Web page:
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Carrier Vessel for the Future - CVF

Queen Elizabeth Class
 

Part 2

             Article Parts 

 1. Current Project Status and
     Graphics

  2. Specification

  3. The Project and its Origins

  4. Role

  5. Smart Procurement

  6. Project Schedule

  7. Procurement Process I
      (until Jan 2003)

  8. Procurement Process II  
      (until July 2007)

  9. Procurement Process III
      (latest situation)

10. Management and Industry
       Structures

11. Aviation Operations

12. STOVL or CV F-35?

13. Platform Design ...

14. ... and Redesign

15. C4ISR Facilities

16. Operational Concepts

17. Crew, Accommodation &
       Habitability

18. Propulsion and Engineering

19. Manufacture

20. Build Problems and UK
      Content

21. Basing and Support

22. Costs

23. Air Group

24. Aviation Requirements and
       Facilities

25. Catapults and Arresting Gear

26. Armament and Armour

27. Operations

28. Names

29. CVF Links



 


CVF 'Alpha'  (Source: Thales CVF Team)

 

CVF 'Delta' (Source : Thales UK)


Specification (Provisional and/or Speculative)

The following table gives details for the Alpha Thales (Nov '02) CVF design officially selected in January 2003, the smaller and slightly lower cost Bravo 'optimised' design developed by the CVF Alliance during the summer of 2003, and the compromise Delta design preferred since the end of 2003.  The table represents a filtering and analysis of information on CVF  published by Thales, BAE Systems, Hansard, the UK MOD and French government reports, supplemented by press reports and other sources, and an examination of published graphics. 
  

  Design Solution Designation [1]
Characteristic Thales/BMT - Alpha 'adaptable' concept,  November 2002 [2] CVF Alliance - Bravo design, September 2003 [3,4] CVF Alliance - Delta design December 2003 onwards [5, 10]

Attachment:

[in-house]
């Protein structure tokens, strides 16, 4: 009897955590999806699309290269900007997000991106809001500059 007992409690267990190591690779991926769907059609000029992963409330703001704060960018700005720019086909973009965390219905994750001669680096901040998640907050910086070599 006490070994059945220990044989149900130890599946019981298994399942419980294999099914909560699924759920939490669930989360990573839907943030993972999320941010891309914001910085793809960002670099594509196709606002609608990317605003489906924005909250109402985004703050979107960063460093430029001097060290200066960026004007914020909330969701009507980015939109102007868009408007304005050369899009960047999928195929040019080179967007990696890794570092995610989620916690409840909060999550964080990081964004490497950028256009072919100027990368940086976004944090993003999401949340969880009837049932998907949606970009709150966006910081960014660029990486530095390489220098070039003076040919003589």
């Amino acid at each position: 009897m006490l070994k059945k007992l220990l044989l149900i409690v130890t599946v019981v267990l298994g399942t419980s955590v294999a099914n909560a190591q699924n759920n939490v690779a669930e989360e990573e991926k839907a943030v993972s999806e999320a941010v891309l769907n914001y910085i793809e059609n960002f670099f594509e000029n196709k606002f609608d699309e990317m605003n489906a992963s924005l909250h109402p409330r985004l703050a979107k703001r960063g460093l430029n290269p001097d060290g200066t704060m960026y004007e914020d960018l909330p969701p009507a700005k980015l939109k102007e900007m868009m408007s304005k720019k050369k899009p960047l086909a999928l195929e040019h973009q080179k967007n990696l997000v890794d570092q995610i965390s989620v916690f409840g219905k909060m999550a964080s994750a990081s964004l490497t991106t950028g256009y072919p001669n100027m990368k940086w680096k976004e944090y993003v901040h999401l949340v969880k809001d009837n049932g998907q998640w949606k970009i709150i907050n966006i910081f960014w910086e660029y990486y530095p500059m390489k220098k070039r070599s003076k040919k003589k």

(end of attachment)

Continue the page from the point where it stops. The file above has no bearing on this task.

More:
Displacement
(metric tons):

Over 65,000 tonnes full load [6]
50,000 tonnes light
(75,000 limiting)

55,000 tonnes full load 64,500 tonnes full load (start of service life)

Limiting 75,000 tonnes at end up service life (after two re-ballastings) [11]

Hull Dimensions (length x  beam):
 

288.5 metres (947 feet) length overall;
74 metres (243 feet) max width at flightdeck [6];

273 x 38.6 metres (896 x 127 feet)  waterline

265  metres (870 feet) length overall;
66 metres  (217 feet) max width at flightdeck
284 metres (931 feet) length overall; 73 metres (239 feet) max width at flightdeck; [11]

263.5 metres (865 feet) pp; 39 metres beam (water line) (128 feet)

Depth of main hull: 30 metres

Draft:  12 metres (39ft)  max Estimated
10.3 metres (34 feet) max
11 metres  (36 feet) max  [11]

Air draft - 47 metres masthead height (including sensors)

Overall height: 56 metres [12]

Aviation Facilities (STOVL or STOSRVL): Single hanger; 2 deck edge lifts capable of 70-tonnes loads (2 x F-35's);  full-length/width axial flight deck

13° bow ski jump;

No arrestor wires; no catapults. 
[Provision for fitting arresting gear and steam or electro-magnetic catapults if required in the future]

Delta only: Hanger area; 4,700 sq m, volume 29,000 m3 ; Flight deck area: nearly 13,000 sq m

Hanger Dimensions (length x  width x height): 180 x 36 x 10 metres
(585 x 118 x 33 feet)
Estimated.
150 x 29 x 7-9 metres
(492 x 95 x 23-29 feet)
163 x 29 x 7.1 to 9 metres
(535 x 95 x 23-29 feet)
Speed: Officially "over 25 knots")
Estimated 27-28 knots maximum
"Over 25 knots" maximum. 26.3 knots maximum [11]
Engines:
[7]
Integrated Full Electric Propulsion (IFEP).
3 or 4 x 36MW Rolls Royce MT30 gas turbines with alternators;
? x 5-7MW auxiliary and harbour diesel generator sets;
Total generating capacity:  150MW (with 4 x MT30's);
Multiple distributed 1-2MW emergency diesel generator sets;
4 x 21.5MW Alstom advanced induction motors in 4 x azimuthing RR-Alstom "Mermaid" propulsion pods, 85MW (114,000 hp) total power consumption, output - c.100,000 shp;
[Provision for fitting auxiliary steam generating plant.]
Integrated Full Electric Propulsion (IFEP).
2 x 36MW Rolls Royce MT30 gas turbines with alternators;
? x ?MW auxiliary and harbour diesel generator sets;
Total generating capacity: ?MW;
Multiple distributed 1-2MW emergency diesel generator sets;